Category Archives: Chaplaincy

Remembering the Five Chaplains of the Mallory

Just four days after The Four Chaplains were lost with the sinking of the Dorchester, five more chaplains died when a German sub sunk the Mallory, on this day in Chaplain Corps History, 7 February 1943.

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If you’d like more information on the Mallory’s last voyage, the five chaplains who perished as well as the two chaplains who survived, and other details not included in the shorter version above, this 15-minute video is for you!

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Remember the Four Chaplains

3 February 1943: On This Day in Chaplain Corps History, Chaplains Goode, Fox, Poling and Washington were on the U.S.A.T. Dorchester in the North Atlantic when a German submarine torpedoed and sent it to the bottom of a watery grave. These four chaplains exemplified nurturing the living, caring for the wounded and honoring the dead as they sacrificed their own safety and lives to minister to the needs of others as they served God and country.

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Chaplains in Chapels Drinking Coffee

Excited to share the next episode of Chaplains in Chapels Drinking Coffee! In this episode, we went to Fort Benning, Georgia and visited with Chaplain Estella Karr at the Interfaith Chapel she helped to establish.

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Remembering the Attack on Pearl Harbor

There were many Chaplains and Chaplain Assistants who not only did their jobs but went far above and beyond to serve during and immediately following the Japanese attack on Pearl Harbor and surrounding bases. In this 10-minute video, I explore the stories of some of them.

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Centennial of the Dedication of the Tomb of the Unknown Soldier

One hundred years ago on 11 November 1921, the Tomb of the Unknown Soldier was dedicated when the remains of an unknown Soldier from World War One was interred while four chaplains participated in the ceremony.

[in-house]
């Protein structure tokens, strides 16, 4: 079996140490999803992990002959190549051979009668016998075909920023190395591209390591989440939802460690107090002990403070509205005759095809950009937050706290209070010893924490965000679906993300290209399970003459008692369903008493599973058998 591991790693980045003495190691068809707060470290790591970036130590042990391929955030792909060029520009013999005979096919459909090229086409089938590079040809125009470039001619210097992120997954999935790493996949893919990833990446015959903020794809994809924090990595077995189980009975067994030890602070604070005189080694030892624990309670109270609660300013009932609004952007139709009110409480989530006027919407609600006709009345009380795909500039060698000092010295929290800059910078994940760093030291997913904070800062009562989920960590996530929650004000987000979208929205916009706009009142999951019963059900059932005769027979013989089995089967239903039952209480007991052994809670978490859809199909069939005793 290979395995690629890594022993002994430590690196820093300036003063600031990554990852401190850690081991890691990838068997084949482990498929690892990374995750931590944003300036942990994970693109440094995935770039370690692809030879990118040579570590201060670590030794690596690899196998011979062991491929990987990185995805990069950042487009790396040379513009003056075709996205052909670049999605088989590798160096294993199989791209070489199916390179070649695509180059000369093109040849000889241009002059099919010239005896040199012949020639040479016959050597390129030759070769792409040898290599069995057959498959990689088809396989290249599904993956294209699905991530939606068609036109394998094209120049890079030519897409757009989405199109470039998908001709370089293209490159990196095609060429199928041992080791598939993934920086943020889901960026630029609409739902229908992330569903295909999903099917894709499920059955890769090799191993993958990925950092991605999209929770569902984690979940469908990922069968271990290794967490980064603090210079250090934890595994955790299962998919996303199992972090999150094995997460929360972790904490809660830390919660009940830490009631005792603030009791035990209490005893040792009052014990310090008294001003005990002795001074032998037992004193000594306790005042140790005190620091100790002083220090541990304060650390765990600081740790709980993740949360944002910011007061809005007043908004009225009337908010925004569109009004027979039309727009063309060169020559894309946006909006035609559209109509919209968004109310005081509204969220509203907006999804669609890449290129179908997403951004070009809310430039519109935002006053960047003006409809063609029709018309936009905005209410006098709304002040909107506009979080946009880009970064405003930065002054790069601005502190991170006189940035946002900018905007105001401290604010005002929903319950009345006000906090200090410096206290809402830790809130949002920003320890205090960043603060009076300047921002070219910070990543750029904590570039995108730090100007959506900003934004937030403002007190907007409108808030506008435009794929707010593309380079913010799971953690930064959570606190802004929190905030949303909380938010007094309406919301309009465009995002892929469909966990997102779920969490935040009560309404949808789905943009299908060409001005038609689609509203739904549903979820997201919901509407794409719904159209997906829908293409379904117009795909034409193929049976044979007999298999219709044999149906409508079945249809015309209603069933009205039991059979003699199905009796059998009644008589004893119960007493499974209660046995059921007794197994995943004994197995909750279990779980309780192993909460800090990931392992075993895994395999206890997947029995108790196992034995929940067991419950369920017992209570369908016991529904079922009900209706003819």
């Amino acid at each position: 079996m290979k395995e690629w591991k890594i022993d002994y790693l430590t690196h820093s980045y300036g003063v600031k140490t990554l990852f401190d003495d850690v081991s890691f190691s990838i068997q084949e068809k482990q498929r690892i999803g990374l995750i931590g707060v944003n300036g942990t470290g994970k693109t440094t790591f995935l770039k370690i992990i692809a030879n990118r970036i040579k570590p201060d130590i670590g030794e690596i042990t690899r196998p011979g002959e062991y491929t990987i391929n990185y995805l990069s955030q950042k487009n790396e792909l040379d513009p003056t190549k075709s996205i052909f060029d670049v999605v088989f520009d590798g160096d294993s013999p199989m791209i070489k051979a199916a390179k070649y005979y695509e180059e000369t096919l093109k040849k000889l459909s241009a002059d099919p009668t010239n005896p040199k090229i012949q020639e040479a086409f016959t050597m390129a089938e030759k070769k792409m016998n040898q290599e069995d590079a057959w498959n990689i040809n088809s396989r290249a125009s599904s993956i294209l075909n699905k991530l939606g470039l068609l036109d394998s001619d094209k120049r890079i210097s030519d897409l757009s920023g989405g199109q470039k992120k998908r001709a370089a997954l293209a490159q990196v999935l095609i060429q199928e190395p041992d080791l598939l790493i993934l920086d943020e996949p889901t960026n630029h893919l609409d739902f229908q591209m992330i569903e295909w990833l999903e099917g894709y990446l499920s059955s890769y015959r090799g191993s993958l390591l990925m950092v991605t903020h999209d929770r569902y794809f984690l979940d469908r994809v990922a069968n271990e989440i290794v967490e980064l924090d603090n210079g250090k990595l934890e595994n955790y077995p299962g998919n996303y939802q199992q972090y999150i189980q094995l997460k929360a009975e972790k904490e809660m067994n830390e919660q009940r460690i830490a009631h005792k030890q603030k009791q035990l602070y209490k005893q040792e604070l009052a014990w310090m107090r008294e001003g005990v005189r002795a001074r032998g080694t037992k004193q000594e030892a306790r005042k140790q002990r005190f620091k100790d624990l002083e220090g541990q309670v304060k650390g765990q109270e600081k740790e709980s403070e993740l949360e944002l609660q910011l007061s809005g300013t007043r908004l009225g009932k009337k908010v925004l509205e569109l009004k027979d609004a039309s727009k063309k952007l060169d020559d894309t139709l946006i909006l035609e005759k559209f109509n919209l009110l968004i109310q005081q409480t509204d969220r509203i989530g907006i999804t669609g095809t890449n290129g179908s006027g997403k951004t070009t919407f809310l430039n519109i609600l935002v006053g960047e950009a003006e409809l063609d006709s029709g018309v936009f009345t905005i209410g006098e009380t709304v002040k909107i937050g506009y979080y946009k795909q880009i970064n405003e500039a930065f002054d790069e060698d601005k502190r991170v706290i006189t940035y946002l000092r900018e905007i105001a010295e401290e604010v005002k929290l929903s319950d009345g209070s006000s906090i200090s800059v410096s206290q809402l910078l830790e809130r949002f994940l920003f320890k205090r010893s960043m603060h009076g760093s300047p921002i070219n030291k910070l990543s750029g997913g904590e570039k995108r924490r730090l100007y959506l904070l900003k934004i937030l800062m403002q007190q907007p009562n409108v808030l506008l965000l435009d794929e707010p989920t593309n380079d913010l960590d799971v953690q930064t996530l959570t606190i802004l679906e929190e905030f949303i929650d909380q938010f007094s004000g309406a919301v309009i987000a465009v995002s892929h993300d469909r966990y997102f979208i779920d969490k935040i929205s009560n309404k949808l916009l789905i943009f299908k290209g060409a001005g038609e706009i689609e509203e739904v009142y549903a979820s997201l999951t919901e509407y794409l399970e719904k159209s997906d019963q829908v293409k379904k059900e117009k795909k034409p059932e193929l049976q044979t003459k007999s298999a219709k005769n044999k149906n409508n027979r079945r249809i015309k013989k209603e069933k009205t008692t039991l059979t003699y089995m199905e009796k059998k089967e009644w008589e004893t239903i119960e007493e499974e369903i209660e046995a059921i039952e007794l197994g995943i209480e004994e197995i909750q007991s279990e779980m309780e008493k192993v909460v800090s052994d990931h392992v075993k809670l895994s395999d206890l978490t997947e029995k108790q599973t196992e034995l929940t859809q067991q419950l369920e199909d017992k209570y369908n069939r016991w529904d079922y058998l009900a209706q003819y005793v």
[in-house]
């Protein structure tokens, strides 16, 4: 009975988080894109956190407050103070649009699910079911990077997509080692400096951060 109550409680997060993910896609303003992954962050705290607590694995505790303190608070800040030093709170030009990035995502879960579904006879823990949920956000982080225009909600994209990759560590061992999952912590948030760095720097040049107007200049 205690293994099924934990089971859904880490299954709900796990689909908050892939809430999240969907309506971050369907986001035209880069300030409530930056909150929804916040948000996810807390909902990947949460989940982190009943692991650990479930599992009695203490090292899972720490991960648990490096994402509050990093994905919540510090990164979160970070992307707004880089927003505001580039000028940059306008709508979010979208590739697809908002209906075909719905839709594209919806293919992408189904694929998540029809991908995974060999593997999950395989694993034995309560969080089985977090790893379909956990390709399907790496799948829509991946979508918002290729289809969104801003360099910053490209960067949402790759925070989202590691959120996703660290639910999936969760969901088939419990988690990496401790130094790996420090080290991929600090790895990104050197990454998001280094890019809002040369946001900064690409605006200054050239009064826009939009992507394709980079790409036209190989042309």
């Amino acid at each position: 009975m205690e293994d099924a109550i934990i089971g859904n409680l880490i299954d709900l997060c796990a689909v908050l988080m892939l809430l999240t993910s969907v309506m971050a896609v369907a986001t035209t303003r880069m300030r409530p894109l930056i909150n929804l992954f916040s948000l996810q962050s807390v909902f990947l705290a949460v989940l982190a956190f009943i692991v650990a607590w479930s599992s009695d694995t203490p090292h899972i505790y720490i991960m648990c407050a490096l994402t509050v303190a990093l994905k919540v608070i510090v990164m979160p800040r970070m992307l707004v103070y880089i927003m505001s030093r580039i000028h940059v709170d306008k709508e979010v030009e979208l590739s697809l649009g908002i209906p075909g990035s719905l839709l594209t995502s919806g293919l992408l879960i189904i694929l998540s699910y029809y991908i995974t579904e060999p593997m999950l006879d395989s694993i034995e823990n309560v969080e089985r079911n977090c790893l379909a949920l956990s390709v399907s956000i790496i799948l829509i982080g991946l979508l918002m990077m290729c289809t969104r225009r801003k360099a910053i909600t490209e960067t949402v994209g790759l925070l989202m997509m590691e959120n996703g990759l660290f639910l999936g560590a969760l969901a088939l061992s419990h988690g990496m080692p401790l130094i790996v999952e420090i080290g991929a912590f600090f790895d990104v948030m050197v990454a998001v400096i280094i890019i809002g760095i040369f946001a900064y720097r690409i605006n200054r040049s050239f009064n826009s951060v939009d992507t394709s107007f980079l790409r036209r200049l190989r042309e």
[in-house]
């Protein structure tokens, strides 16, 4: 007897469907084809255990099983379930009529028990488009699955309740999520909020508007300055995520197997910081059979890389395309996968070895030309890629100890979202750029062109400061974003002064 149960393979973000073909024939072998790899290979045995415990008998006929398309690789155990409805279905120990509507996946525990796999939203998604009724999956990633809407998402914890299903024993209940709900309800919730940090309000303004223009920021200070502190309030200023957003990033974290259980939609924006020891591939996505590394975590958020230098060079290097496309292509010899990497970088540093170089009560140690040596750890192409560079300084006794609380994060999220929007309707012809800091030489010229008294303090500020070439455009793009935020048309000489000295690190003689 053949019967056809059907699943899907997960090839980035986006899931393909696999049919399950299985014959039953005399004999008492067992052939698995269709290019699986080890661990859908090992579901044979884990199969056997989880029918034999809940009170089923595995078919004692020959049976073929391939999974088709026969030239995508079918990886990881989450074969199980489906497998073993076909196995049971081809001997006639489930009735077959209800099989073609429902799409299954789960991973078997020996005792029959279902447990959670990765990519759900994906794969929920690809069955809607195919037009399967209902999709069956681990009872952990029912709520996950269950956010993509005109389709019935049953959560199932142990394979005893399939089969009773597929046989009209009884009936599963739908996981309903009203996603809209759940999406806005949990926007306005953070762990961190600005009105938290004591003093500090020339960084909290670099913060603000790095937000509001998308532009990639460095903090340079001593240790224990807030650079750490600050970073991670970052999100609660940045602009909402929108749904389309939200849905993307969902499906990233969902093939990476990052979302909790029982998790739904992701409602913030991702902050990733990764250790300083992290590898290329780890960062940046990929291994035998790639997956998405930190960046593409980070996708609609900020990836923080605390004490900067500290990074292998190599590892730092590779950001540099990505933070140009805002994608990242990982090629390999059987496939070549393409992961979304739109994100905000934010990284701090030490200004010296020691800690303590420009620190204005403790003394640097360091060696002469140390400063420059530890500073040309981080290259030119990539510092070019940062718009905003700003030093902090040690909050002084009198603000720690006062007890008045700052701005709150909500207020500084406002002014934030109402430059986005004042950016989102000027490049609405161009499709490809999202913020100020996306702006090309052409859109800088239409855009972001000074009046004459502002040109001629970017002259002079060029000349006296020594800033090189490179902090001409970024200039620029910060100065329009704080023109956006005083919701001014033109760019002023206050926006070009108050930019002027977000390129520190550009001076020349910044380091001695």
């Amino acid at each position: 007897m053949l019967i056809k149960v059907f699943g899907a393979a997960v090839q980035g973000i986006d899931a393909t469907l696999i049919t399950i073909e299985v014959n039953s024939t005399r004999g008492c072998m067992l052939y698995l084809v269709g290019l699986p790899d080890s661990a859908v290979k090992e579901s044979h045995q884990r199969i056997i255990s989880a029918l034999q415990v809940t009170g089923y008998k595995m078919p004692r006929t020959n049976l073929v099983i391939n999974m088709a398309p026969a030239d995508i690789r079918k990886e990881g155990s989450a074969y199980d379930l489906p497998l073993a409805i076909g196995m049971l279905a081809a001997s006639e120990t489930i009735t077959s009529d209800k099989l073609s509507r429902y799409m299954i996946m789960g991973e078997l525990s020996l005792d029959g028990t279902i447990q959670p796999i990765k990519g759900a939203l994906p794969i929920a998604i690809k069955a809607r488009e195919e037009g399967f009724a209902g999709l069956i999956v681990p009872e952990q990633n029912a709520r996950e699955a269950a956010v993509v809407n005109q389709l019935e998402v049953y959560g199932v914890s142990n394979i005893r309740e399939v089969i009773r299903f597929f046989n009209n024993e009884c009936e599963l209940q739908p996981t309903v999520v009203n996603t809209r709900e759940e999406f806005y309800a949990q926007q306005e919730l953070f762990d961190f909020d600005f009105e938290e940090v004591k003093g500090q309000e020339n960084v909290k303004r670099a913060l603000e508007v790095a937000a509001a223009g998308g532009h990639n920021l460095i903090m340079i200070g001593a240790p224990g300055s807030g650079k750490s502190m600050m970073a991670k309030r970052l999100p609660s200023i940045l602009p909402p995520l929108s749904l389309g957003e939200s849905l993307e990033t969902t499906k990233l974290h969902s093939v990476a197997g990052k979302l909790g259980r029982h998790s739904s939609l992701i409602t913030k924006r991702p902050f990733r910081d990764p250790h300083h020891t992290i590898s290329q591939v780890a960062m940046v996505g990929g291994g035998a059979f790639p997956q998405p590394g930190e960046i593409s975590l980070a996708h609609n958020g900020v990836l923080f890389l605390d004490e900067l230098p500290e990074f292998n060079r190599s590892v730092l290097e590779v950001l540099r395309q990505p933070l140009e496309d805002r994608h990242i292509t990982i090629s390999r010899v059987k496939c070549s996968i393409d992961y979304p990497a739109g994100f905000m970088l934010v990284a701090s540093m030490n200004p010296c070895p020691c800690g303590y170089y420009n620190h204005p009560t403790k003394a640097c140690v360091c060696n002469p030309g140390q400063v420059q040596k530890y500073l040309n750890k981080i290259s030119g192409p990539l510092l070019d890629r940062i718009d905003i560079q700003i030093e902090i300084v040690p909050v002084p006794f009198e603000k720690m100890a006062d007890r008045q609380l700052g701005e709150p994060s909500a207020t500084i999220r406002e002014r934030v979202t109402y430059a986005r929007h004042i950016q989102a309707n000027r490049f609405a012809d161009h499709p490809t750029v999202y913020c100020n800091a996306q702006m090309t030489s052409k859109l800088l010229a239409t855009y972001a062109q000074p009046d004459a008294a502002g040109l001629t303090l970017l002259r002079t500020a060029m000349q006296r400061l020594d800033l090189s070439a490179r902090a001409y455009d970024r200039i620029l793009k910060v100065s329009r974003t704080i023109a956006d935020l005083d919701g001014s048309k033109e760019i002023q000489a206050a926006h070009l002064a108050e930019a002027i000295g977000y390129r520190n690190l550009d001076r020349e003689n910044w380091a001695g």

Three years after the end of World War 1, an unidentified Soldier who had been killed in fighting in France during the war was brought to Washington D.C. and lay in state in the Capitol Rotunda until 11 November 1921. On this Armistice day, the body of the unknown Soldier was committed and interred outside the Memorial Amphitheater at Arlington National Cemetery, along with the dedication of the Tomb of the Unknown Soldier.

Chaplain (COL) John T. Axton commitments the body of an unknown Soldier at Arlington National Cemetery, 21 November 1921 (author’s collection).

Continuing reading this story and see more pictures here.

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On This Day in Chaplain Corps History

On 24 June 1917, after devoting thirty years to the development of a professional Army chaplaincy, Orville J. Nave died of injuries he received when he was hit by a trolley. His amazing career began in the Civil War and continued until this day in Chaplain Corps history, 24 June 1917.

His story is too long to tell in a short video but here are some of the highlights of his influential career:

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On This Day in Chaplain Corps History

On 17 June 1775, militias from Massachusetts, Connecticut and New Hampshire met on Bunker’s and Breed’s Hills overlooking Boston Harbor to challenge the British’s occupation of Boston and the harbor. It was a bloody day of battle with the field going to the Crown, but it bolstered the cause of liberty in the colonies. Not only were patriots from these three colonies, and several others there, putting their lives on the line for their freedom, but there were also at least four chaplains there, enduring the danger and hardships of their new fighting parish, On This Day in Chaplain Corps History. Here are their stories:

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On This Day in Chaplain Corps History

On 6 June 1944, the largest amphibious combat assault in history took place as Allied forces landed in Normandy by air and sea. Among them were 13 chaplains who parachuted in with the airborne troops and many more who landed on the beaches. In this episode of “On This Day in Chaplain Corps History,” the stories of some of those chaplains are told.

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A Virtual tour of Chaplains Hill

There’s a quiet place set aside at Arlington National Cemetery where chaplains are remembered and honored. It’s called Chaplains Hill. What better time than Memorial Day to visit Chaplains Hill and be reminded of the service and sacrifice of the chaplains buried there?

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On this day in Chaplain Corps history

On 28 May 1948 the United States Post Office issued a stamp honoring the four chaplains who perished ministering to others when the Dorchester sunk after being torpedoed by a German Submarine in World War Two. Here’s a little more history about the stamp with a lot of samples of the First Day Covers.

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